Jennie and Dianne are joined by Rick Hendricks, PhD to learn about a series of fascinating witch trials that took place not in New England, but in the border town Abiquiu, New Mexico beginning in 1756 and spanning over the course of ten years ending in 1766. Governor Tomás Vélez Cachupin had a plan to bring peace to the early settlers of New Mexico by granting land to the Genizaros, who were indigenous peoples with a Hispanic influence. The colony was in danger due to the resistance of the Pueblos against Christianization and the attacks by nomadic tribes including the Utes and Comanches. At the same time, Father Juan José Toledo, claimed that the Genizaros had cast a spell on him. In response, Governor Vélez Cachupín gathered religious leaders to discuss the unusual events in Abiquiu. Rick Hendricks explains the finer points of these Ordinary Extraordinary witch trials while also explaining the differences and similarities to the more widely known Salem witch trials of the 1692.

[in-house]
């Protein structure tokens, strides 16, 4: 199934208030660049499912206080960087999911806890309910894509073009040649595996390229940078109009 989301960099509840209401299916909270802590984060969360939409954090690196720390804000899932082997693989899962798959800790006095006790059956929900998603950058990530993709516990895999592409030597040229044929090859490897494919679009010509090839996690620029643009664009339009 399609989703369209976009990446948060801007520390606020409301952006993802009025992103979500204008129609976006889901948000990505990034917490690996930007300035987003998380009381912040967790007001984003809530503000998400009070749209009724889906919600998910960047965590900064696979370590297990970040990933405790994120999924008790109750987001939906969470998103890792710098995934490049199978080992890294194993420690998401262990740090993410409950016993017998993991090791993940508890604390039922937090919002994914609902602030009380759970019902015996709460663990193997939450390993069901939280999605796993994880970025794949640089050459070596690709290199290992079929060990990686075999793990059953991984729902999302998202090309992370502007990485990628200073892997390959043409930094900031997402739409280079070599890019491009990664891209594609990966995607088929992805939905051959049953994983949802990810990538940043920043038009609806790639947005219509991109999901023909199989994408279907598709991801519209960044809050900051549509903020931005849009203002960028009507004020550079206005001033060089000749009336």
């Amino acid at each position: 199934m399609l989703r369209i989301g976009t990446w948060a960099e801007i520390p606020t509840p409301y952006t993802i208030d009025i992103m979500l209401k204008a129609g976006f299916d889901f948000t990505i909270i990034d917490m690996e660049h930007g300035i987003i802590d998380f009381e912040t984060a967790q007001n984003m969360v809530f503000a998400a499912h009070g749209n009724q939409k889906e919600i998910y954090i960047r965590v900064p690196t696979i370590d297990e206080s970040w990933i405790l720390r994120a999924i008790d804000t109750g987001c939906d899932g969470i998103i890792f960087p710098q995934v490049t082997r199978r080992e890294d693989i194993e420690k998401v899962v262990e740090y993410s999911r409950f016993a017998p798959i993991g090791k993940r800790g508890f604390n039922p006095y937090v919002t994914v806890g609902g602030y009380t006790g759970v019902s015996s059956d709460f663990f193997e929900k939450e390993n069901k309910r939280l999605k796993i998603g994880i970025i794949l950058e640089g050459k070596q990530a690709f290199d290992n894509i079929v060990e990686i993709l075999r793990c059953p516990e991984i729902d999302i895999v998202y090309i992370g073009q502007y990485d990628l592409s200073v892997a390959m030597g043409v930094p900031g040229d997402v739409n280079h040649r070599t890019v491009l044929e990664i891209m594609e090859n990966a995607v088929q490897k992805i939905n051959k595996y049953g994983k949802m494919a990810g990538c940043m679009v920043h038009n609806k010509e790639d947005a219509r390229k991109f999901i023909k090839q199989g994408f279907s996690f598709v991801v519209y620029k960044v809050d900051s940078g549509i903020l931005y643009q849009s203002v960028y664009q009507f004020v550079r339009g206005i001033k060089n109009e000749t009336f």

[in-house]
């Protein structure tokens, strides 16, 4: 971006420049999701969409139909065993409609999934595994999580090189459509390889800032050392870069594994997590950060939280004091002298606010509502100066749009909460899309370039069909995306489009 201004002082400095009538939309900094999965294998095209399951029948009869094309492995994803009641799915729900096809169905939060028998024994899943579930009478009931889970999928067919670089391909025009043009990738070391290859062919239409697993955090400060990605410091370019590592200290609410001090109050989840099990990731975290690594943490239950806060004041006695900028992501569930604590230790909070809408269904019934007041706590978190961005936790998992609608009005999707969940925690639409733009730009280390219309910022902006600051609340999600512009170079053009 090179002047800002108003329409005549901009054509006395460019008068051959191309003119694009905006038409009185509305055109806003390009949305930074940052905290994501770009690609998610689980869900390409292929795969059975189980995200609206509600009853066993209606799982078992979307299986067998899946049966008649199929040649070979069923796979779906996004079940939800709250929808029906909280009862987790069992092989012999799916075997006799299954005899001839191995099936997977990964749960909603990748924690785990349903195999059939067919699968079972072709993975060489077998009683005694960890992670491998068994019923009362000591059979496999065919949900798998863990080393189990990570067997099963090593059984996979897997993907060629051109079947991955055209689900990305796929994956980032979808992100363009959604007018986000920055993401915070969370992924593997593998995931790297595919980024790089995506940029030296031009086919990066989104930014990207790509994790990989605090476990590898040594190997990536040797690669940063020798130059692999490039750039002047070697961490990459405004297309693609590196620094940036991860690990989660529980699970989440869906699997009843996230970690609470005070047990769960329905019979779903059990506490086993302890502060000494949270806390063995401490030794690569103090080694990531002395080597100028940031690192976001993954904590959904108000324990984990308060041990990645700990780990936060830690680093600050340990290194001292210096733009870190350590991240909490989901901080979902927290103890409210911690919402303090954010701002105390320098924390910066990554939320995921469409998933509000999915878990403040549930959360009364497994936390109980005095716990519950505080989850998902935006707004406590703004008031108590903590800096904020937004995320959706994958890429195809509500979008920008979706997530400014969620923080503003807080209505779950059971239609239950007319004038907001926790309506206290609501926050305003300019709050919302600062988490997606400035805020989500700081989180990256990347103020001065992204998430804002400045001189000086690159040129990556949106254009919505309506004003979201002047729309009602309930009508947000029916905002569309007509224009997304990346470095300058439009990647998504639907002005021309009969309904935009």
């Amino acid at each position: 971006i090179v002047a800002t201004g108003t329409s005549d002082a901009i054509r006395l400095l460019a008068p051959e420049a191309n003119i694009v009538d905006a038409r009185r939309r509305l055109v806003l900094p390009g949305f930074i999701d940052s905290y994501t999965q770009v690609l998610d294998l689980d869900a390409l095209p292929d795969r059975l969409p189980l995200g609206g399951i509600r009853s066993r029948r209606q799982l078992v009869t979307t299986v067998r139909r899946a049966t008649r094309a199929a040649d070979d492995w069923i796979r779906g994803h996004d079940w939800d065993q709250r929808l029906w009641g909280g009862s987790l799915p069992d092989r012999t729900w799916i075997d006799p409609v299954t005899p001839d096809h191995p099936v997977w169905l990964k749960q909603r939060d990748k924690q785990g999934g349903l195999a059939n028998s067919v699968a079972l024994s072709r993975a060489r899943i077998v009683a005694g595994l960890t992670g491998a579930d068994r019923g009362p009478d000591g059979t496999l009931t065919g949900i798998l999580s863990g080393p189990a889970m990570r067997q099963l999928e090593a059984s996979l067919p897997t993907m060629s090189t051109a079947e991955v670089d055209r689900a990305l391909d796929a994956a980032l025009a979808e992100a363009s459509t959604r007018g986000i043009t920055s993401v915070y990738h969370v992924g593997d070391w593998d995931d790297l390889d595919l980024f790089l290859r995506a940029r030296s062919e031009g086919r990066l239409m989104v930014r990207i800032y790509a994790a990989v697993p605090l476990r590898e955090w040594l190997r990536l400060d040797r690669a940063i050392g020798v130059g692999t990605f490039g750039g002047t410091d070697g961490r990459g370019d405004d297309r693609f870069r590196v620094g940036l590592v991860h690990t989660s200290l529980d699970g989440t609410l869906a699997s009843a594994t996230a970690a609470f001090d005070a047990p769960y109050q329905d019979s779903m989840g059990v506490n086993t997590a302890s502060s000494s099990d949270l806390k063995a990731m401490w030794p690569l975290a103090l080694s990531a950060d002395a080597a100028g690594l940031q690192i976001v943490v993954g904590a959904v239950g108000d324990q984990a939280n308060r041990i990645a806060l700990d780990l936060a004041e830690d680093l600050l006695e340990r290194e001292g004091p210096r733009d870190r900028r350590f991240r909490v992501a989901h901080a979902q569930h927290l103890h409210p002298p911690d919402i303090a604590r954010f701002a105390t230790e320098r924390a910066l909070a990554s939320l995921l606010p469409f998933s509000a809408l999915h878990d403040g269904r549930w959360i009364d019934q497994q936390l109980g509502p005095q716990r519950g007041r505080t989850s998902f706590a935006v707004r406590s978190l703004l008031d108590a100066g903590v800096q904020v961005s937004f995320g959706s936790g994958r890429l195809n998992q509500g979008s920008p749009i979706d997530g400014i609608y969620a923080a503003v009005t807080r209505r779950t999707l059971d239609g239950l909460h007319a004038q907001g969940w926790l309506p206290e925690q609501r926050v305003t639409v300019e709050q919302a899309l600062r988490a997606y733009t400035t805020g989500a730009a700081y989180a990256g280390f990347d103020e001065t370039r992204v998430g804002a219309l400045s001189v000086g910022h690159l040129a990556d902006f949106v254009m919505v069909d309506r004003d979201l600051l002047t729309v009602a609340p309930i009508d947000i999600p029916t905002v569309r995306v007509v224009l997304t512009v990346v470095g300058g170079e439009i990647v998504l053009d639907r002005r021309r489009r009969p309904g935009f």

Illustrations of events related to the Abiquiu witch trials and posted to social media and our website, are by Glen Strock and are shared with permission.
To purchase the book, "The Witches of Abiquiu: The Governor, The Priest, The Genízaro Indians, And the Devil", follow this link: https://www.amazon.com/Witches-Abiquiu-Governor-Genizaro-Indians/dp/0826320325/ref=mp_s_a_1_1?crid=JUNYH6KP8JH0&keywords=the+witches+of+abiquiu&qid=1688019287&sprefix=the+witches+of+abi%2Caps%2C135&sr=8-1
New Mexico State Records Administrator
Rick Hendricks, PhD, is the New Mexico state records administrator. He was state historian from 2010 until 2019. He received his BA from the University of North Carolina at Chapel Hill in 1977 and his PhD from the University of New Mexico in 1985. He also studied history of Spain in the Americas at the Universidad de Sevilla. Rick is a former editor of the Vargas Project at the University of New Mexico. After the conclusion of the Vargas Project, he worked at New Mexico State University, most notably on the Durango Microfilming Project, helping to produce and edit a 1,400-page guide to the collection. At NMSU Rick also taught courses in colonial Latin America and Mexican history. He has written extensively on the history of the American Southwest and Mexico. He has written, cowritten, and coedited more than twenty books. Among his recent books are Pueblo Indian Sovereignty: Land and Water in New Mexico and Texas (Norman: University of Oklahoma Press, 2019) and Pablo Abeita: The Life of Times of a Native Statesman of Isleta Pueblo, 1871-1940 (2023) coauthored with his long-time writing partner, Malcolm Ebright.